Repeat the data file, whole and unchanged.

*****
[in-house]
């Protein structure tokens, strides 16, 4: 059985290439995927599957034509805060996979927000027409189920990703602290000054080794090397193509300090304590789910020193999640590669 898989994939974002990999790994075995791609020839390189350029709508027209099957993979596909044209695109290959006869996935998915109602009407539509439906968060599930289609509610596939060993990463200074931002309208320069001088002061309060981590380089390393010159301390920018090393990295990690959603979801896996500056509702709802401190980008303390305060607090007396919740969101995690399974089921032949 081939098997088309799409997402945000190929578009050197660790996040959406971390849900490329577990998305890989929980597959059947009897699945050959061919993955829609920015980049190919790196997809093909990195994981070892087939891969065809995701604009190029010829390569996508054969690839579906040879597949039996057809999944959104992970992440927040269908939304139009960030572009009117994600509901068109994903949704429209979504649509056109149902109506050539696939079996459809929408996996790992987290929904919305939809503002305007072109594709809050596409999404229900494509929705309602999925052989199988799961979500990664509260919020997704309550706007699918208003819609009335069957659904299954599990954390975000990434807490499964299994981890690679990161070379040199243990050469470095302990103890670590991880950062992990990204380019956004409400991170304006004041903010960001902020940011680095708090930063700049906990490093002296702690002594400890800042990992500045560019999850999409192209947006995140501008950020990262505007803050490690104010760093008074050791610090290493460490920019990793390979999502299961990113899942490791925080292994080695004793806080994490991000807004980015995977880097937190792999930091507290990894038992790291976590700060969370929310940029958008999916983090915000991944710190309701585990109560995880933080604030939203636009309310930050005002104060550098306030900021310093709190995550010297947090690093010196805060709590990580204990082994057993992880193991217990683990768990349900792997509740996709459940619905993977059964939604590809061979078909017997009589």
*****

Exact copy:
[in-house]
């Protein structure tokens, strides 16, 4: 059985290439995927599957034509805060996979927000027409189920990703602290000054080794090397193509300090304590789910020193999640590669 898989994939974002990999790994075995791609020839390189350029709508027209099957993979596909044209695109290959006869996935998915109602009407539509439906968060599930289609509610596939060993990463200074931002309208320069001088002061309060981590380089390393010159301390920018090393990295990690959603979801896996500056509702709802401190980008303390305060607090007396919740969101995690399974089921032949 081939098997088309799409997402945000190929578009050197660790996040959406971390849900490329577990998305890989929980597959059947009897699945050959061919993955829609920015980049190919790196997809093909990195994981070892087939891969065809995701604009190029010829390569996508054969690839579906040879597949039996057809999944959104992970992440927040269908939304139009960030572009009117994600509901068109994903949704429209979504649509056109149902109506050539696939079996459809929408996996790992987290929904919305939809503002305007072109594709809050596409999404229900494509929705309602999925052989199988799961979500990664509260919020997704309550706007699918208003819609009335069957659904299954599990954390975000990434807490499964299994981890690679990161070379040199243990050469470095302990103890670590991880950062992990990204380019956004409400991170304006004041903010960001902020940011680095708090930063700049906990490093002296702690002594400890800042990992500045560019999850999409192209947006995140501008950020990262505007803050490690104010760093008074050791610090290493460490920019990793390979999502299961990113899942490791925080292994080695004793806080994490991000807004980015995977880097937190792999930091507290990894038992790291976590700060969370929310940029958008999916983090915000991944710190309701585990109560995880933080604030939203636009309310930050005002104060550098306030900021310093709190995550010297947090690093010196805060709590990580204990082994057993992880193991217990683990768990349900792997509740996709459940619905993977059964939604590809061979078909017997009589």